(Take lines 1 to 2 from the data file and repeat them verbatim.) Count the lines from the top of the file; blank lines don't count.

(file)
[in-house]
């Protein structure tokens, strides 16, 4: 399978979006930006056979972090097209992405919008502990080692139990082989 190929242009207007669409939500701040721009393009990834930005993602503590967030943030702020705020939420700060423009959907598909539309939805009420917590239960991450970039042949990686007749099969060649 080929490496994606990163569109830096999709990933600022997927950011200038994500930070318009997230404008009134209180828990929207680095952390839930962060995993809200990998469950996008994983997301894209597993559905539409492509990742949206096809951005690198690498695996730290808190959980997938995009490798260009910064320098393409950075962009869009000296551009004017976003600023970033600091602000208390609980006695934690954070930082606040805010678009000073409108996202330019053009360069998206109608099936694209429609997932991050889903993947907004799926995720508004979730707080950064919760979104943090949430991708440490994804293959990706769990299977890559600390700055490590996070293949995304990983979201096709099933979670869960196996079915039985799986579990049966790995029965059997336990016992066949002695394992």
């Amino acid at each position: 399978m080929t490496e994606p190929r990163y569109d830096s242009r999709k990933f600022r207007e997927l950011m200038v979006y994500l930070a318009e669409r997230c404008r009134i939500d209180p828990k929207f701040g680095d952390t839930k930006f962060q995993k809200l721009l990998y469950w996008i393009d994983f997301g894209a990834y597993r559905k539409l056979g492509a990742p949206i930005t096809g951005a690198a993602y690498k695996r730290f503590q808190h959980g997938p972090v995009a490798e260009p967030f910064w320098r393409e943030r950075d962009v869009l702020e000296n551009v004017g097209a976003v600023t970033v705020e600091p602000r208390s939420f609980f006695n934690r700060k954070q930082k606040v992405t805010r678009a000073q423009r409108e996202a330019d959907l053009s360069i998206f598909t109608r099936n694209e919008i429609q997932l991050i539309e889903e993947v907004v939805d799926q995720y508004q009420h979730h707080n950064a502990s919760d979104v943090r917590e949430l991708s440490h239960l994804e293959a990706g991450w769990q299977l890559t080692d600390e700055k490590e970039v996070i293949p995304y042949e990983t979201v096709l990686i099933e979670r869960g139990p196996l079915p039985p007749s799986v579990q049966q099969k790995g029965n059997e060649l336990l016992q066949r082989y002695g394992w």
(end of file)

[in-house]
């Protein structure tokens, strides 16, 4: 399978979006930006056979972090097209992405919008502990080692139990082989 190929242009207007669409939500701040721009393009990834930005993602503590967030943030702020705020939420700060423009959907598909539309939805009420917590239960991450970039042949990686007749099969060649 080929490496994606990163569109830096999709990933600022997927950011200038994500930070318009997230404008009134209180828990929207680095952390839930962060995993809200990998469950996008994983997301894209597993559905539409492509990742949206096809951005690198690498695996730290808190959980997938995009490798260009910064320098393409950075962009869009000296551009004017976003600023970033600091602000208390609980006695934690954070930082606040805010678009000073409108996202330019053009360069998206109608099936694209429609997932991050889903993947907004799926995720508004979730707080950064919760979104943090949430991708440490994804293959990706769990299977890559600390700055490590996070293949995304990983979201096709099933979670869960196996079915039985799986579990049966790995029965059997336990016992066949002695394992």